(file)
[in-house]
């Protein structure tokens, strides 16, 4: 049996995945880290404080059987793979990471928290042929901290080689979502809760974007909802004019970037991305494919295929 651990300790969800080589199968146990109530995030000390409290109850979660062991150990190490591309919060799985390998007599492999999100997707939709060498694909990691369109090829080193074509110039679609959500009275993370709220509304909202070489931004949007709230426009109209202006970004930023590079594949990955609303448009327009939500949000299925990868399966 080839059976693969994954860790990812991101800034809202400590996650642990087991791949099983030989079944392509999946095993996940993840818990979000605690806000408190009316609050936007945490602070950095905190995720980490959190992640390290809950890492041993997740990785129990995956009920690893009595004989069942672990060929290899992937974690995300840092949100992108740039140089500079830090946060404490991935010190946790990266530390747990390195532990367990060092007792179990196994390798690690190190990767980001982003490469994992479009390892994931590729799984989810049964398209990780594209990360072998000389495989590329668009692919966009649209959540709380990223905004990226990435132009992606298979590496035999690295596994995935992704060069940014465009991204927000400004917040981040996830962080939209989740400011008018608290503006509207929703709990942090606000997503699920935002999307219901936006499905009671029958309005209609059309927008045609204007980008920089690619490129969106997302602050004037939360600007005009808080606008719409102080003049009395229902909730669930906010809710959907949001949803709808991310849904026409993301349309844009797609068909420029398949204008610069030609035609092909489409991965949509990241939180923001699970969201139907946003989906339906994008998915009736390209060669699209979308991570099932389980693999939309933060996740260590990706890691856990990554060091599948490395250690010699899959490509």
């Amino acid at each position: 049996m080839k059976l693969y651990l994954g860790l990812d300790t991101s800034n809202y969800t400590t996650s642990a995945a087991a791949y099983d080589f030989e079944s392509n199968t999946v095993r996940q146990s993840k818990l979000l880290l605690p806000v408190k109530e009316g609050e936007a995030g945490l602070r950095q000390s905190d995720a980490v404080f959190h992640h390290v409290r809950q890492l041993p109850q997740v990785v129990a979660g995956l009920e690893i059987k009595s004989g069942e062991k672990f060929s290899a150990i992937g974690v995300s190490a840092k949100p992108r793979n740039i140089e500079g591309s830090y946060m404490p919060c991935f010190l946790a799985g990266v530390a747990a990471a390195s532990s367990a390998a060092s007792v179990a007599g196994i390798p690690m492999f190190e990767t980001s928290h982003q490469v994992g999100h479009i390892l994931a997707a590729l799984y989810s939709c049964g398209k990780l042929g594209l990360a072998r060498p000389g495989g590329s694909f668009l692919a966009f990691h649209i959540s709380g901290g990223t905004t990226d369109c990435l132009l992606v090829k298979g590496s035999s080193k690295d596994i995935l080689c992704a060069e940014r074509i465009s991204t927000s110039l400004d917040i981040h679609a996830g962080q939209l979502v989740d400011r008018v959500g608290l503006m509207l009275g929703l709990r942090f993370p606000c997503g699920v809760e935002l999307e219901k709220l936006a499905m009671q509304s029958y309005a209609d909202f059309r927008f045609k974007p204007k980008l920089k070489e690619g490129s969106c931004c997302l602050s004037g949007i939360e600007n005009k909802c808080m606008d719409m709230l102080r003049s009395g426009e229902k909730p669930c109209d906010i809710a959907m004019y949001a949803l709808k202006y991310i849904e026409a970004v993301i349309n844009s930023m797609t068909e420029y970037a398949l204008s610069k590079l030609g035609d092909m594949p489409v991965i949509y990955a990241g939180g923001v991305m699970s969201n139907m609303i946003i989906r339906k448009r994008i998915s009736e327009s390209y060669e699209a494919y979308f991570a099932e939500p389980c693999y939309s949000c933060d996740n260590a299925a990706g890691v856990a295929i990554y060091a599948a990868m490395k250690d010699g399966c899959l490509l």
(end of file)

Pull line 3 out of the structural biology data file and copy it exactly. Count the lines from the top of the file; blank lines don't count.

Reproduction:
């Amino acid at each position: 049996m080839k059976l693969y651990l994954g860790l990812d300790t991101s800034n809202y969800t400590t996650s642990a995945a087991a791949y099983d080589f030989e079944s392509n199968t999946v095993r996940q146990s993840k818990l979000l880290l605690p806000v408190k109530e009316g609050e936007a995030g945490l602070r950095q000390s905190d995720a980490v404080f959190h992640h390290v409290r809950q890492l041993p109850q997740v990785v129990a979660g995956l009920e690893i059987k009595s004989g069942e062991k672990f060929s290899a150990i992937g974690v995300s190490a840092k949100p992108r793979n740039i140089e500079g591309s830090y946060m404490p919060c991935f010190l946790a799985g990266v530390a747990a990471a390195s532990s367990a390998a060092s007792v179990a007599g196994i390798p690690m492999f190190e990767t980001s928290h982003q490469v994992g999100h479009i390892l994931a997707a590729l799984y989810s939709c049964g398209k990780l042929g594209l990360a072998r060498p000389g495989g590329s694909f668009l692919a966009f990691h649209i959540s709380g901290g990223t905004t990226d369109c990435l132009l992606v090829k298979g590496s035999s080193k690295d596994i995935l080689c992704a060069e940014r074509i465009s991204t927000s110039l400004d917040i981040h679609a996830g962080q939209l979502v989740d400011r008018v959500g608290l503006m509207l009275g929703l709990r942090f993370p606000c997503g699920v809760e935002l999307e219901k709220l936006a499905m009671q509304s029958y309005a209609d909202f059309r927008f045609k974007p204007k980008l920089k070489e690619g490129s969106c931004c997302l602050s004037g949007i939360e600007n005009k909802c808080m606008d719409m709230l102080r003049s009395g426009e229902k909730p669930c109209d906010i809710a959907m004019y949001a949803l709808k202006y991310i849904e026409a970004v993301i349309n844009s930023m797609t068909e420029y970037a398949l204008s610069k590079l030609g035609d092909m594949p489409v991965i949509y990955a990241g939180g923001v991305m699970s969201n139907m609303i946003i989906r339906k448009r994008i998915s009736e327009s390209y060669e699209a494919y979308f991570a099932e939500p389980c693999y939309s949000c933060d996740n260590a299925a990706g890691v856990a295929i990554y060091a599948a990868m490395k250690d010699g399966c899959l490509l």